She has observed a rising trend in such challenges faced by workers, with serious consequences for the individuals themselves and for wider society.
Depression and anxiety are now the most prevalent psychological and emotional troubles faced in the workplace. One in five workers reports poor mental health.
The problem has only been exacerbated by the COVID-19 pandemic that broke out in 2020. Add to this the current cost-of-living crisis caused by high inflation and the result is a perfect storm for mental health.
The knock-on cost to the economy through lost productivity and absenteeism is eyewatering. According to World Health Organization global estimates, $1 trillion (around €940 billion) in work-place productivity are lost each year as a result of depression and anxiety.
Against this stark backdrop, attention at the EU level is now focused on intervention, which is where MENTUPP has a role to play.
Three vulnerable sectors
The project provides a free, online resource for SME employees. The goal is to plug a gap in well-being support in three sectors where workers are deemed particularly vulnerable: construction, health and information technology.
In 2019, Arensman published a study on work-related risk factors associated with suicide. Since then, she has been on a mission to improve support.
‘I just realised we needed to do much more work upstream before people get into these suicidal crises,’ Arensman said.
The MENTUPP team is drawing inspiration from a suicide-prevention programme first developed in Australia to help construction workers open up about anxiety, depression and suicidal thoughts.
For the past decade ‘‘Mates in Construction’’ (MIC) has been challenging stigmas surrounding mental health and raising awareness of techniques to boost well-being in a traditionally male-dominated sector where such conversations can be hard to foster.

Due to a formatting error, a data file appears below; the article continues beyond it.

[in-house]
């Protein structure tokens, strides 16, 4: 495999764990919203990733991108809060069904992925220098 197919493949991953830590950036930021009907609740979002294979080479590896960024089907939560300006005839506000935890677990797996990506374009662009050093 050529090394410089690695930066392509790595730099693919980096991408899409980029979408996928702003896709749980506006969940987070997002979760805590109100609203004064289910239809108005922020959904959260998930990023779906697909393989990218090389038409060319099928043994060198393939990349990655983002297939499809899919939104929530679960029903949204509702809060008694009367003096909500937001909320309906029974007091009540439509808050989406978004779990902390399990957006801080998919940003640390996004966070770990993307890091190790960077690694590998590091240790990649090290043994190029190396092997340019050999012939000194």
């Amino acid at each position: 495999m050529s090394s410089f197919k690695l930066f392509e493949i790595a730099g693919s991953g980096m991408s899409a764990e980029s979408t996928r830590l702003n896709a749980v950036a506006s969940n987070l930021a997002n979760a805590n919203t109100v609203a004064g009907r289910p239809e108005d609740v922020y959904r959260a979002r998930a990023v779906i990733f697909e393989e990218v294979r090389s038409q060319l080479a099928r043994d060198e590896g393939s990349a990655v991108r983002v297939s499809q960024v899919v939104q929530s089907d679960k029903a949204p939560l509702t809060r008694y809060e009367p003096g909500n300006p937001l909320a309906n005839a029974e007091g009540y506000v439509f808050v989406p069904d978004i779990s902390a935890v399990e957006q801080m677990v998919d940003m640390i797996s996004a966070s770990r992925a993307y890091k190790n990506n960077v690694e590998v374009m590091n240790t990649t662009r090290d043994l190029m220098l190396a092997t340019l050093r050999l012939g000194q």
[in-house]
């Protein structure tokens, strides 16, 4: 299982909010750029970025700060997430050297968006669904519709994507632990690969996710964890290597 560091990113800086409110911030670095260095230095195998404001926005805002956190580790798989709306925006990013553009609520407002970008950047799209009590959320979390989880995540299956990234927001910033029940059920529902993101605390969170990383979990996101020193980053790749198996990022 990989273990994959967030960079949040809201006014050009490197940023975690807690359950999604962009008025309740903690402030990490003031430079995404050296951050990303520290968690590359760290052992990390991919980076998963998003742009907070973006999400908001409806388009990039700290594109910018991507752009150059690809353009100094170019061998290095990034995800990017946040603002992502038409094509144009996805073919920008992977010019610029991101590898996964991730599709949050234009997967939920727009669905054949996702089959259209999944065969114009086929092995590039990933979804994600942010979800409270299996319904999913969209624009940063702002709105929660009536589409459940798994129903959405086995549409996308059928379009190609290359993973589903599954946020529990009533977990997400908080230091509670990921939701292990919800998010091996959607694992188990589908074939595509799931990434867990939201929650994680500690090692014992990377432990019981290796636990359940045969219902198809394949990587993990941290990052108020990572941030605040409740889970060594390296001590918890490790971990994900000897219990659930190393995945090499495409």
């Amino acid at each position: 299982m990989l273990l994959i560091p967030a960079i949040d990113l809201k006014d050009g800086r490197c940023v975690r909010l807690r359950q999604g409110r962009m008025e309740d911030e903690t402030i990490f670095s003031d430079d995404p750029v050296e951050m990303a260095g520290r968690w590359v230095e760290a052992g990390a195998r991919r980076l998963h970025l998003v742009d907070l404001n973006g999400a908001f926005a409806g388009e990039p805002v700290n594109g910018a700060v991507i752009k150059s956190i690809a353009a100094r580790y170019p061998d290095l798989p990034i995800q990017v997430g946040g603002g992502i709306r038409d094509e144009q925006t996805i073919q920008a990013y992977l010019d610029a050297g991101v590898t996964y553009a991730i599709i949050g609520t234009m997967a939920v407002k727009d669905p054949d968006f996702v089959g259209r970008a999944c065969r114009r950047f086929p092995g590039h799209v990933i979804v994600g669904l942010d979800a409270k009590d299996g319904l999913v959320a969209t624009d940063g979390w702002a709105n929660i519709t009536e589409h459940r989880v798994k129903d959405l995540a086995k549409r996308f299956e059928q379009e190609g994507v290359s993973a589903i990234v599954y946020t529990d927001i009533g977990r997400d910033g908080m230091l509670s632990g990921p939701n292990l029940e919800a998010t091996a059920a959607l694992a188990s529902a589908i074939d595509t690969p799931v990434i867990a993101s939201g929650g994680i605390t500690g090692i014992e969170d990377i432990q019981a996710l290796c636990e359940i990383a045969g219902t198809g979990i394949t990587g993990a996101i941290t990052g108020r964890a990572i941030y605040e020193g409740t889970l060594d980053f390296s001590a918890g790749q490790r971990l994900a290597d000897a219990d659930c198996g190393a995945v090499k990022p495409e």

Arensman calls its work as ‘‘exceptional’’ in breaking down barriers and increasing the number of workers accessing support.
A 2020 report by MIC and Melbourne University found that, since the ‘‘Mates’’ programme was introduced, suicide rates among construction workers across Australia had declined by almost 8%, bringing the level closer to the male average for many Australian states.
Arensman is now testing MENTUPP’s own online support system. This offers hundreds of evidence-based materials, ranging from suggestions for destigmatising conversations about mental health in the workplace to increasing well-being for SME employees.
In Barcelona, Spain, Dr Beatriz Olaya has diagnosed similar mental-health challenges faced by SME workers.
‘When we went into these small businesses, we realised there was just a huge need,’ said Olaya, a clinical psychologist. ‘People need psychological support and they very often don’t know how to access it.’